New Zealand Defence Force personnel identified 60 vessels of interest and boarded 26 others in multilateral fisheries patrols conducted recently to support Pacific Island countries.
10 August 2017
New Zealand Defence Force (NZDF) personnel located 60 vessels of interest and boarded 26 others in multilateral fisheries patrols conducted recently to support Pacific Island countries.
Among the serious breaches discovered were shark fins, misreporting a large catch of big eye tuna, and tampering with a vessel’s monitoring system.
New Zealand contributed a Royal New Zealand Air Force (RNZAF) P-3K2 Orion aircraft, Offshore Patrol Vessel HMNZS Otago and fishery officers from the Ministry for Primary Industries to the joint fisheries patrols.
The patrols involved 10 member countries of the Forum Fisheries Agency (FFA) and the Quadrilateral Defence Coordination Group comprising New Zealand, Australia, France and the United States.
Air Commodore Darryn Webb, the Air Component Commander, said the RNZAF Orion located nearly 500 vessels during three days of patrols over 1.2 million square kilometres through Nauru and the Federated States of Micronesia.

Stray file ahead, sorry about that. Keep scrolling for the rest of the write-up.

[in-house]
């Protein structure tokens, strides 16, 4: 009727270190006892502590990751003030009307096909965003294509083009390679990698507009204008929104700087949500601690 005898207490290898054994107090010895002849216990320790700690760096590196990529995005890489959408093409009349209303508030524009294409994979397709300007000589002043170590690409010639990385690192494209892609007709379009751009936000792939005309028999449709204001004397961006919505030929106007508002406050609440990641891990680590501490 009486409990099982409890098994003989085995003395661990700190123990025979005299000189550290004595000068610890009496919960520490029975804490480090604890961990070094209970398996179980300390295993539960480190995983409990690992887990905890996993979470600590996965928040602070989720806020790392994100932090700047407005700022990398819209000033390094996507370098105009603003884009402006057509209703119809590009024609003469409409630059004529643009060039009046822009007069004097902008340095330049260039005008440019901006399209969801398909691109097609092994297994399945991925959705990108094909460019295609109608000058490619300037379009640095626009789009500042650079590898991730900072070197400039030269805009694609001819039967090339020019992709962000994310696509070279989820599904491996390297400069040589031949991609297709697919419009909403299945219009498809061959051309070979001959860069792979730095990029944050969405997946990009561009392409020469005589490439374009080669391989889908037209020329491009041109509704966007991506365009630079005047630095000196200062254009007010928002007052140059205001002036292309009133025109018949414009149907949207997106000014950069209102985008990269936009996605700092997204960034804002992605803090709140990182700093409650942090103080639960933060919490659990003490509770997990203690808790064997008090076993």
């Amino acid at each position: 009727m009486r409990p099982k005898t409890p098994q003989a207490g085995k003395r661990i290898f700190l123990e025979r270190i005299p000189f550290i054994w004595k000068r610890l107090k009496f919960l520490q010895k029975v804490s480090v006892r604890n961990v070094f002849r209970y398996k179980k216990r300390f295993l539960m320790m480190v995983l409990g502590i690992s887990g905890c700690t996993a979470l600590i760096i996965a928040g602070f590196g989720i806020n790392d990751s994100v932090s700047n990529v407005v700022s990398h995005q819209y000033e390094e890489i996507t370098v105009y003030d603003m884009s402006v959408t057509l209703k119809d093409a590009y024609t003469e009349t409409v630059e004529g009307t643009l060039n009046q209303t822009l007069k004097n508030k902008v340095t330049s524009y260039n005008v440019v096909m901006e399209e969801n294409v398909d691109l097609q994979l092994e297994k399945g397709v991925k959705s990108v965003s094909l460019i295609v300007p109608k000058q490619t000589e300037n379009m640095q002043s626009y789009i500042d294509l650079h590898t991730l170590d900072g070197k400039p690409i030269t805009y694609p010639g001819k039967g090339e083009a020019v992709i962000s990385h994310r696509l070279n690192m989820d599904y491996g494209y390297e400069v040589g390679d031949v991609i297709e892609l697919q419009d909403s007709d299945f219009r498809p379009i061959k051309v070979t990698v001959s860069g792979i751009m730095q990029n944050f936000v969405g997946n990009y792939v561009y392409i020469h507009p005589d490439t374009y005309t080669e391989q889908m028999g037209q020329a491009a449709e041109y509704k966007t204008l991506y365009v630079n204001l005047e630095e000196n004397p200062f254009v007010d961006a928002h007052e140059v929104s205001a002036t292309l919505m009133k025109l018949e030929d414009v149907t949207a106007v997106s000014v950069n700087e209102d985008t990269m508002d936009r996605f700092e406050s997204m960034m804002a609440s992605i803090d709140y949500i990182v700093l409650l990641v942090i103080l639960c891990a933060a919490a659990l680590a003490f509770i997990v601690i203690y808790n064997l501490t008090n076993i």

More than 12 per cent, or 60 vessels of interest, were subsequently reported to the FFA to boost their awareness of maritime activity in the area. The FFA, established in 1979 to help countries manage their fishery resources, comprises 17 Pacific Island countries, including New Zealand and Australia.
“Our participation in these patrols demonstrates New Zealand’s commitment to the effort against illegal, unreported and unregulated (IUU) fishing through maritime surveillance and physical presence at sea, and the direct enforcement of national or regional fisheries regulations through the actual boarding of fishing vessels,” Air Commodore Webb said.
HMNZS Otago, together with MPI fishery officers, boarded 26 vessels during patrols in the exclusive economic zones of Vanuatu and the Solomon Islands and the adjacent high seas pockets.
Lieutenant Commander Lorna Gray, the Commanding Officer of Otago, said that among many minor breaches, four major breaches were found on a number of vessels. Shark fins were found on board one vessel, she said. Another was found misreporting a large catch of big eye tuna, while another was caught tampering with the vessel’s monitoring system.
“Previous cases have shown that a significant percentage of IUU activity across the region is being conducted by legally licensed fishing vessels under- or misreporting their catch,” Lieutenant Commander Gray said.
“Physical inspection is the only way to verify that the catch is being properly reported.”